Transport of telephony signalling requires special considerations. In order to use SCTP, an implementation must take special care to meet the performance, timing, and failure management requirements.

3.1. Congestion Control

The basic mechanism of congestion control in SCTP has been described in [RFC2960]. SCTP congestion control sometimes conflicts with the timing requirements of telephony signalling application messages which are transported by SCTP. During congestion, messages may be delayed by SCTP, thus sometimes violating the timing requirements of those telephony applications.

In an engineered network (e.g., a private intranet), in which network capacity and maximum traffic are very well controlled, some telephony signalling applications may choose to relax the congestion control rules of SCTP in order to satisfy the timing requirements. In order to do this, they should employ their own congestion control mechanisms. This must be done without destabilizing the network; otherwise, it would lead to potential congestion collapse of the network.

Some telephony signalling applications may have their own congestion control and flow control techniques. These techniques may interact with the congestion control procedures in SCTP.

3.2. Detection of Failures

Often, telephony systems must have no single point of failure in operation.

The UAL must meet certain service availability and performance requirements according to the classical signalling layers they are replacing. Those requirements may be specific for each UAL.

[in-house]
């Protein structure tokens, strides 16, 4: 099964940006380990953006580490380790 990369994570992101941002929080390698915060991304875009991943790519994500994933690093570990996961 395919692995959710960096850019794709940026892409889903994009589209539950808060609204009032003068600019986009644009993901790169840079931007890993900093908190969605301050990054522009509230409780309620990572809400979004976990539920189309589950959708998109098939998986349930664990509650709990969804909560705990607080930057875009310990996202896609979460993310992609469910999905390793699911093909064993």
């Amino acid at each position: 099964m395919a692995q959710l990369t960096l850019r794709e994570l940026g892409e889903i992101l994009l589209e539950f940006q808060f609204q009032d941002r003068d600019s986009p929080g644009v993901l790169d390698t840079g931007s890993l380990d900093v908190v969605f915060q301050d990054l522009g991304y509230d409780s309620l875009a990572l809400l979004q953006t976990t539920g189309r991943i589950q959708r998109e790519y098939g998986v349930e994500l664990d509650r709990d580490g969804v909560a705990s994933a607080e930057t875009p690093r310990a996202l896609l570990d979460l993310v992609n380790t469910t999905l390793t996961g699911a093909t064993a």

For example, telephony systems are often required to be able to preserve stable calls during a component failure. Therefore, error situations at the transport layer and below must be detected quickly so that the UAL can take appropriate steps to recover and preserve the calls. This poses special requirements on SCTP to discover unreachability of a destination address or a peer.

3.2.1. Retransmission TimeOut (RTO) Calculation

The SCTP protocol parameter RTO.Min value has a direct impact on the calculation of the RTO itself. Some telephony applications want to lower the value of the RTO.Min to less than 1 second. This would allow the message sender to reach the maximum number-of-retransmission threshold faster in the case of network failures. However, lowering RTO.Min may have a negative impact on network behaviour [ALLMAN99].

In some rare cases, telephony applications might not want to use the exponential timer back-off concept in RTO calculation in order to speed up failure detection. The danger of doing this is that, when network congestion occurs, not backing off the timer may worsen the congestion situation. Therefore, this strategy should never be used on the public Internet.